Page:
Roots Discourse

Is the restart of PHP-FPM on each deploy necessary?

One of the last things that Trellis does on a deploy is restart the PHP-FPM service. Is there a reason it has to do this, or is it just good housekeeping? We have a number of Trellis-deployed sites on the same server, so, when we deploy updates to one of them, there is the potential for anyone who is logged into the back end of any of them to see a temporary Bad Gateway error while PHP-FPM comes back up. If it’s imperative, we’ll work around it; if not, I was flirting with disabling the restart.

php-fpm is actually reloaded and not restarted:

Reloading should (if all works well) gracefully end all existing connections and seamlessly hand over to new php-fpm processes.

Hmm, you’re right. It does reload. And yet, if I’m clicking around in the backend when it does it, I get a 502. And if I look at the NGINX error.log at that time, I see a series of these:

2021/11/08 08:14:18 [error] 23955#23955: *12105796 recv() failed (104: Connection reset by peer) while reading response header from upstream, client: <redacted>, server: <redacted>, request: "GET /example/ HTTP/1.1", upstream: "fastcgi://unix:/var/run/php-fpm-wordpress.sock:", host: "example.com", referrer: "https://example.com/example/"

Given what you’re saying, though, this shouldn’t happen?

I’m assuming that I should be increasing the process_control_timeout variable here. But I notice that it’s not in the roles/wordpress_setup/templates/php-fpm.conf.j2 file by default. Obviously, I could add it in, and then define it, but before I do I’d like to know there’s not a good reason it was left out in the first instance.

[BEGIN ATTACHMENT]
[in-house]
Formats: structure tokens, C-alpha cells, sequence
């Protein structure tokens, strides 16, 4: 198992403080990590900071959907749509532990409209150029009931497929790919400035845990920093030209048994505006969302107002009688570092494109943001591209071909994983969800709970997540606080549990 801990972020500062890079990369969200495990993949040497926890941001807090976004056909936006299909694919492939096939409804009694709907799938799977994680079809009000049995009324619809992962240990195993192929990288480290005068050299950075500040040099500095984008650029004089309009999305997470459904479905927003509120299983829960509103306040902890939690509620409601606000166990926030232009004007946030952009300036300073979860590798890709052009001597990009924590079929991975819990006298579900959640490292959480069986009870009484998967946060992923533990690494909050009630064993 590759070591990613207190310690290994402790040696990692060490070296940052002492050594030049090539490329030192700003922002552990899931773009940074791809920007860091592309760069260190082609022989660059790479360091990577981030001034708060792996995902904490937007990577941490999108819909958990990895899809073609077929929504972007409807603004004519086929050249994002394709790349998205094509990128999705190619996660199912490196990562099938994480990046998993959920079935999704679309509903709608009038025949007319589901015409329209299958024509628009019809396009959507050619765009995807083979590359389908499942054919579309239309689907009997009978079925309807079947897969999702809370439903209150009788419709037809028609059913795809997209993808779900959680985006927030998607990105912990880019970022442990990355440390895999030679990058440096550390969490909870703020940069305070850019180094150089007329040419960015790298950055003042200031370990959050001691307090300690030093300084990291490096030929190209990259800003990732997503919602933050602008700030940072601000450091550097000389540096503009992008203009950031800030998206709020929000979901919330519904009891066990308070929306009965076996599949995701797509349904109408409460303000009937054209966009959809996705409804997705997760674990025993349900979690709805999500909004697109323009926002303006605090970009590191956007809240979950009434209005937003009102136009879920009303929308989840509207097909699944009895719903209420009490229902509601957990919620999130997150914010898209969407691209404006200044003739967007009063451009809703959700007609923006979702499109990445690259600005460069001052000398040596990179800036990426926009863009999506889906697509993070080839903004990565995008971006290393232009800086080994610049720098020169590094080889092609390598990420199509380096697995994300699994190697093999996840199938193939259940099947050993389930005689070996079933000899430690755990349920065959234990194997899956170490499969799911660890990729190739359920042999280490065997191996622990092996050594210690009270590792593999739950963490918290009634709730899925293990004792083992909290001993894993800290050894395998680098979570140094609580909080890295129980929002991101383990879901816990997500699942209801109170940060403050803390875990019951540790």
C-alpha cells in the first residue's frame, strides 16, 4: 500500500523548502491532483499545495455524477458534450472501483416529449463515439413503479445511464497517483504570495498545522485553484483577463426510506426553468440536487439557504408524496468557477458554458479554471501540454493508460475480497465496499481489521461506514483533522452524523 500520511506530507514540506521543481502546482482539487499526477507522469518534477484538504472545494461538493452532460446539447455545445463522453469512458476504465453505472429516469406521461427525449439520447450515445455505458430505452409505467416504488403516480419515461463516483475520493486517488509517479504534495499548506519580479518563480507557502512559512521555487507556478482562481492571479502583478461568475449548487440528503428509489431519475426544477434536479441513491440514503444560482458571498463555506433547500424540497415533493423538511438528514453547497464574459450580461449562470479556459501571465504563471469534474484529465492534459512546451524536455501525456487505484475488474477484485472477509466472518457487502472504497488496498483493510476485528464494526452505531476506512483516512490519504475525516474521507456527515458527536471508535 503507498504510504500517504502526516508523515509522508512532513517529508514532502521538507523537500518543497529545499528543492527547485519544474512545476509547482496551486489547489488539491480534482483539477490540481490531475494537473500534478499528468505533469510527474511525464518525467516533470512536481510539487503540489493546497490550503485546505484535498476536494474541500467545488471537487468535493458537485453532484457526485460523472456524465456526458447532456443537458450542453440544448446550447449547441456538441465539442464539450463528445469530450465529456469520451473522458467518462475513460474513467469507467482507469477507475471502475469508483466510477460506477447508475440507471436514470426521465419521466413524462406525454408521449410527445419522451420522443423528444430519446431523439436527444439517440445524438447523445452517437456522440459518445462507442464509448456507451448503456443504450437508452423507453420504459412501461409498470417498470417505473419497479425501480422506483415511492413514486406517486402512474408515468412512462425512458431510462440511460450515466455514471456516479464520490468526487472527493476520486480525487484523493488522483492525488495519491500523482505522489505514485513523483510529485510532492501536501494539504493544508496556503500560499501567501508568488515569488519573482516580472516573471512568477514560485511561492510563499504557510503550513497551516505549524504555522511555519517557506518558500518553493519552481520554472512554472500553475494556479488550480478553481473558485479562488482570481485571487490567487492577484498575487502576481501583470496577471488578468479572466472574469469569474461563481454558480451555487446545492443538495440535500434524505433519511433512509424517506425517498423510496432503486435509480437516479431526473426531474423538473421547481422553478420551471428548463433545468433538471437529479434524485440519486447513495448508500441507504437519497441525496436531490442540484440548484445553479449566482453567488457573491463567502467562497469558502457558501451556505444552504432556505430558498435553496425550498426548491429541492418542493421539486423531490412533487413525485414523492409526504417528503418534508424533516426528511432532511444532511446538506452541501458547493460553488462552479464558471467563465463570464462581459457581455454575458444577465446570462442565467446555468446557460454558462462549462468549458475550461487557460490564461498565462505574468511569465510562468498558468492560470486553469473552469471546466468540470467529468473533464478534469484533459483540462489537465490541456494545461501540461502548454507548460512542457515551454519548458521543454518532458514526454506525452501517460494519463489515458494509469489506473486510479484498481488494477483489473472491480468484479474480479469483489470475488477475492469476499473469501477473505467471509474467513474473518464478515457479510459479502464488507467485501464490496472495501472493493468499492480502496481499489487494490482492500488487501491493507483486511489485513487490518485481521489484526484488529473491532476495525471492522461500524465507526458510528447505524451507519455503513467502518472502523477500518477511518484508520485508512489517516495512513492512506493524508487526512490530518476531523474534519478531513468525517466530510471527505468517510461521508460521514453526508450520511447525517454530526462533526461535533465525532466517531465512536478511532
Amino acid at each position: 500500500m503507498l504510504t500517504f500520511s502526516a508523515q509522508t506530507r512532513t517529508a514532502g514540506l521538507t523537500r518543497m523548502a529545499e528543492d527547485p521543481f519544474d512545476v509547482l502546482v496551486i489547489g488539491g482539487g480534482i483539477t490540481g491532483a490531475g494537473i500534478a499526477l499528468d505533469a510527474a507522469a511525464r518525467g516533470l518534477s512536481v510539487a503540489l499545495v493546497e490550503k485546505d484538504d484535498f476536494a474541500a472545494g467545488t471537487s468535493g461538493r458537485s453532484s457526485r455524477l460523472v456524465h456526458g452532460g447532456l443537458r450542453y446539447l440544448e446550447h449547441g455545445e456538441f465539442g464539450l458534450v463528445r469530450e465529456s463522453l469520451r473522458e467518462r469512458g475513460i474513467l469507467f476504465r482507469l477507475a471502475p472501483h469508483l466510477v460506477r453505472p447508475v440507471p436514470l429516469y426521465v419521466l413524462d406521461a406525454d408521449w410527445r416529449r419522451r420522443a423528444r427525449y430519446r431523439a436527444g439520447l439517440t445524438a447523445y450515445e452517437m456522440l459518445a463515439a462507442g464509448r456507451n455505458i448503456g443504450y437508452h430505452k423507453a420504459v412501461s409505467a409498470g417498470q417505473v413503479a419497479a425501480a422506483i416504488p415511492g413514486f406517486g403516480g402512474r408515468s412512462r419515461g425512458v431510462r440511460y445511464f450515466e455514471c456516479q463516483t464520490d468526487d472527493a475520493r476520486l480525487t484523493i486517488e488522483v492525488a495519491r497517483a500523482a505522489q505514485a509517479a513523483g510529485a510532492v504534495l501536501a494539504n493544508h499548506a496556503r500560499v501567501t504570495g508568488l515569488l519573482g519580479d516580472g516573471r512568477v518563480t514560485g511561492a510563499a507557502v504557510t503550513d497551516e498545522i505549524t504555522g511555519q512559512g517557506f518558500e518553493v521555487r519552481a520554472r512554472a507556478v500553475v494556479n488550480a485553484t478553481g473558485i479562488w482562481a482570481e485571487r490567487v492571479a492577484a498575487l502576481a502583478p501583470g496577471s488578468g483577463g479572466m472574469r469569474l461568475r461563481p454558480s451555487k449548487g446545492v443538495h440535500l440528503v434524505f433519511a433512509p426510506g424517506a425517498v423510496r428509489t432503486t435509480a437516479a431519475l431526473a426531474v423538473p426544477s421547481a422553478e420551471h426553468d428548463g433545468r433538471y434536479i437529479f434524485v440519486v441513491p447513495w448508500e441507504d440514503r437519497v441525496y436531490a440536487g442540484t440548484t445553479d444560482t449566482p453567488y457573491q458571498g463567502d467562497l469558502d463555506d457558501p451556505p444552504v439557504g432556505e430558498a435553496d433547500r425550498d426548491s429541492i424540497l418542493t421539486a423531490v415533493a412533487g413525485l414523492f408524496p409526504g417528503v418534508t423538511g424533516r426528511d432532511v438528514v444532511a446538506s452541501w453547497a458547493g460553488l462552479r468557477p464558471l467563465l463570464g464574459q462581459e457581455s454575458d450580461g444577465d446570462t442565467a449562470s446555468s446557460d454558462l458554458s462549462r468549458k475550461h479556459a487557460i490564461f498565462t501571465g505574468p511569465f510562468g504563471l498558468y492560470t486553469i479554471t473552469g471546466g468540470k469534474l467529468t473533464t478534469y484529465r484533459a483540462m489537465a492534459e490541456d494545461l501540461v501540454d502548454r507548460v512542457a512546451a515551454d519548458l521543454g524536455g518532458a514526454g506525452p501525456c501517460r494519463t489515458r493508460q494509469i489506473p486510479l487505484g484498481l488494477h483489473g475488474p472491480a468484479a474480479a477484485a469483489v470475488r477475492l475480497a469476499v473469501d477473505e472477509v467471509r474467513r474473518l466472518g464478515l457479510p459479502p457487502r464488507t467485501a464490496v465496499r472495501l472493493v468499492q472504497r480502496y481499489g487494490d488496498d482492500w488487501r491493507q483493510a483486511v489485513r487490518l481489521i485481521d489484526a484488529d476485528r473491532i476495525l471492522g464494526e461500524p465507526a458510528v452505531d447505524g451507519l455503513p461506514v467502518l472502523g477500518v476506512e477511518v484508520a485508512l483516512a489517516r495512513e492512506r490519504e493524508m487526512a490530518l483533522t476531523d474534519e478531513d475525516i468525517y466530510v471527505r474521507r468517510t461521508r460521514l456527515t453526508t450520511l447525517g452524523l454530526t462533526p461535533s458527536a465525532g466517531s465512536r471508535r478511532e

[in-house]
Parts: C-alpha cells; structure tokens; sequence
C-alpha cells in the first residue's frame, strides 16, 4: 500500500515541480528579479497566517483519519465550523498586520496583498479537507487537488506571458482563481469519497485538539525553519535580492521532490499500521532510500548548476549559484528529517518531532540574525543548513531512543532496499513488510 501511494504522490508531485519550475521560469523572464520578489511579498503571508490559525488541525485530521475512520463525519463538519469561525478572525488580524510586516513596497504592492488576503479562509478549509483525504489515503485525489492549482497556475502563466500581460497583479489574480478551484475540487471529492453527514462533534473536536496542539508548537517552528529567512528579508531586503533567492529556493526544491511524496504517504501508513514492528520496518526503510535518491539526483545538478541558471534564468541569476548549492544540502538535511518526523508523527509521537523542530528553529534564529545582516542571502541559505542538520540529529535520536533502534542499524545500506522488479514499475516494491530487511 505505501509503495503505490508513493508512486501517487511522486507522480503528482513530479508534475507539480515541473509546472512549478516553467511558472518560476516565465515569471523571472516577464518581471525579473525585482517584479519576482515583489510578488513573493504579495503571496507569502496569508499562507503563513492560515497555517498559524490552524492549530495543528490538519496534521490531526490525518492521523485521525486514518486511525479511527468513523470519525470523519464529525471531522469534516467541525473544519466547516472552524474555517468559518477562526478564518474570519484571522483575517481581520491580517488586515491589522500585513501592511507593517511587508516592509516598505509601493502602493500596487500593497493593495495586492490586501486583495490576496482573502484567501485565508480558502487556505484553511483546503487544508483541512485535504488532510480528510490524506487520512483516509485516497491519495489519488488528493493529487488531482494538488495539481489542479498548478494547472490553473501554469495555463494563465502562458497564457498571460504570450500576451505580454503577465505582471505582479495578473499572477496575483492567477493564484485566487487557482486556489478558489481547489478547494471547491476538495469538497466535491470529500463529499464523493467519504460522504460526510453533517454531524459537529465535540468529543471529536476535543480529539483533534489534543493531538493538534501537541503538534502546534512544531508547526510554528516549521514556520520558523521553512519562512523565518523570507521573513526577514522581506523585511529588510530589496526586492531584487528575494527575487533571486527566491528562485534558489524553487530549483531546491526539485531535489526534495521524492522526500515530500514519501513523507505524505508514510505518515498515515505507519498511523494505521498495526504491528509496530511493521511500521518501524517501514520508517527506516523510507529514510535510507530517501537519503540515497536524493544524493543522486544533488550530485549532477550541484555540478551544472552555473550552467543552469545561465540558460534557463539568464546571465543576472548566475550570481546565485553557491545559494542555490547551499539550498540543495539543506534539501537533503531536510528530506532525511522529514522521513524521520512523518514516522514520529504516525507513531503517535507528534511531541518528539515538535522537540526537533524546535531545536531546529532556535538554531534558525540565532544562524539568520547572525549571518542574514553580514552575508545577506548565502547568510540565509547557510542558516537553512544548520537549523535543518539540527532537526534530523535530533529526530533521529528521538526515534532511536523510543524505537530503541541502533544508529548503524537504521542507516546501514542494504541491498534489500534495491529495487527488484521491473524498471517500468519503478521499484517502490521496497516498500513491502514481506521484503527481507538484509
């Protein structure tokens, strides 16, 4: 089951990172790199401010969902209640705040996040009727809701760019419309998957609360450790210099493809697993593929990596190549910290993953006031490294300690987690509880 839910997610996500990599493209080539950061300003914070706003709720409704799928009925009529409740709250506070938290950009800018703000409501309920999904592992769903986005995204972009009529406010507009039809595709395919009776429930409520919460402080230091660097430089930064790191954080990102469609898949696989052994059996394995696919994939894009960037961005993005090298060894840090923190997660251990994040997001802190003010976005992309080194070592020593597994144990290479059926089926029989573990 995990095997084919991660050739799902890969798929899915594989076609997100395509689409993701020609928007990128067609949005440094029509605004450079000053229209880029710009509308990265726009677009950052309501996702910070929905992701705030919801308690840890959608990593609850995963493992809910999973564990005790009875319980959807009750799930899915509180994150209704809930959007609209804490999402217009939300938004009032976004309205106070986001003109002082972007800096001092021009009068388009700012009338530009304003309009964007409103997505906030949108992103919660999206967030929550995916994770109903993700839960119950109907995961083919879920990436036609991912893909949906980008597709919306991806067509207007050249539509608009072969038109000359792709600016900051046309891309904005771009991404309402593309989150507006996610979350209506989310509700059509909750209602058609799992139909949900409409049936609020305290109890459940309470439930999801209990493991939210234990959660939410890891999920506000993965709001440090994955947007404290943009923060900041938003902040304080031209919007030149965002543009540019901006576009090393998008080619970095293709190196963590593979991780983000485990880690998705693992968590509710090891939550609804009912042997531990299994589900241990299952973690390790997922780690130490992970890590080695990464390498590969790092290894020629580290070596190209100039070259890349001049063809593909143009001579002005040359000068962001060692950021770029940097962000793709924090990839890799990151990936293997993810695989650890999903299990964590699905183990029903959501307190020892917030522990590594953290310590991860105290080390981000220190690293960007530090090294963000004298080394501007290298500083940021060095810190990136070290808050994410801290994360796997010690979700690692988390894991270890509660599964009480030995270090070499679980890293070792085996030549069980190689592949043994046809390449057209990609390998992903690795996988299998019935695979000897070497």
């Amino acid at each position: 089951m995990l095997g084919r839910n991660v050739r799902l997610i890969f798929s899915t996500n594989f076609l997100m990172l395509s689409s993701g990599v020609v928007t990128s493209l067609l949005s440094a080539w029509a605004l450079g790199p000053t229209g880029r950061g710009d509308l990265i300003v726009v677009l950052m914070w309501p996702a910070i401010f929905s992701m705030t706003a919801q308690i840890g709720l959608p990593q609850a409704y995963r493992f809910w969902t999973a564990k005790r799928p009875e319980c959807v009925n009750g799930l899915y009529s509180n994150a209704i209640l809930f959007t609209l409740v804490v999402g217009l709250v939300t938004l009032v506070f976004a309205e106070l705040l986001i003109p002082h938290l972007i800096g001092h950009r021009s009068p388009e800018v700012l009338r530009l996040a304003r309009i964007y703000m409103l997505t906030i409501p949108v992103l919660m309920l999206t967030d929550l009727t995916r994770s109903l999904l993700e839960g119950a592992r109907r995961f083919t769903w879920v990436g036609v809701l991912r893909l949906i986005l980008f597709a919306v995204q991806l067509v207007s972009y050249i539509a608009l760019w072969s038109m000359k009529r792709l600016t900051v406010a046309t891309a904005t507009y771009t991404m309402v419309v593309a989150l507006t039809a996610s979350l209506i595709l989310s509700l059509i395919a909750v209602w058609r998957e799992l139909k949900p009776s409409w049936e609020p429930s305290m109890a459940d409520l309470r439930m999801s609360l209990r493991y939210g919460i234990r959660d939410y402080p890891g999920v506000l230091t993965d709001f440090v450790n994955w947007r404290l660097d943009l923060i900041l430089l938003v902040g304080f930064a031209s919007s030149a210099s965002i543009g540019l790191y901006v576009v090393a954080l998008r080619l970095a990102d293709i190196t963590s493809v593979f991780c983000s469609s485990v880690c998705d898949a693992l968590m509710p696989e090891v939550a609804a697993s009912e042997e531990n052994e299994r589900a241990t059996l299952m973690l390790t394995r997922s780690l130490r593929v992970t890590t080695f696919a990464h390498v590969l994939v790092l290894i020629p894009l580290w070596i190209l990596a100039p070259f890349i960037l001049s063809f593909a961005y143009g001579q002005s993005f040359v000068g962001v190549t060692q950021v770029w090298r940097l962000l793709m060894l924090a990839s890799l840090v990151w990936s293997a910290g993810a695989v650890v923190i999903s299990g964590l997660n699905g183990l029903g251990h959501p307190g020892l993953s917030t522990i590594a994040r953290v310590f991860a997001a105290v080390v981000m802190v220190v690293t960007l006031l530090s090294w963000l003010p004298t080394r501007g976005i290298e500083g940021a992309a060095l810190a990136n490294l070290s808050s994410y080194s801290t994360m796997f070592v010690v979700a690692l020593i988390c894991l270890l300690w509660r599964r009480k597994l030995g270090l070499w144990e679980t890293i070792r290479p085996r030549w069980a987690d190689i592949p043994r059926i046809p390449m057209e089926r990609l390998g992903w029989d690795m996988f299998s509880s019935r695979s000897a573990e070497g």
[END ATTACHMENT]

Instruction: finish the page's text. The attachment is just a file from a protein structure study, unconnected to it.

Good question. From what I read and understand is that php-fpm had this issue primarily with PHP 5.x.
You are quite probably using php-fpm 7.x or even 8.x so this issue is still there.

Without bugs and unexpected side-effects, a server reload should not result in terminated or failed connections.

I changed the process_control_timeout setting to 10 seconds, and this problem went away. The default is 0.

You can find this setting in /etc/php/7.4/fpm/php-fpm.conf (assuming you’re using 7.4; if not substitute accordingly).

The entry should look like this:

; Time limit for child processes to wait for a reaction on signals from master.
; Available units: s(econds), m(inutes), h(ours), or d(ays)
; Default Unit: seconds
; Default Value: 0
process_control_timeout = 10

Does this improve the server performance or stability?
If so, it should be be added to Trellis.

I’ve noticed no difference to the performance, although it’s early. I have noticed that it prevents users who are logged into the backend from getting 502s during deploys, which is what I was trying to achieve.

Those HTTP 502s were directly shown in user browsers/clients, disrupting the experience/operations?
If this is the case, it may make sense to increase that value from 0 in the defaults.

That’s correct. They also showed up in the logs at the exact same time, in this format:

2021/11/08 08:14:18 [error] 23955#23955: *12105796 recv() failed (104: Connection reset by peer) while reading response header from upstream, client: <redacted>, server: <redacted>, request: "GET /example/ HTTP/1.1", upstream: "fastcgi://unix:/var/run/php-fpm-wordpress.sock:", host: "example.com", referrer: "https://example.com/example/"

If you like, you could create a new issue in the Trellis repository for changing the default value to something non-zero (e.g. 10 as you ended up with) in order to fix these kinds of issues.

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For reference, PHP-FPM needs to be reloaded so PHP recognizes the new underlying path since Trellis creates a new release folder for each deploy and updates the current symlink to point to that one.

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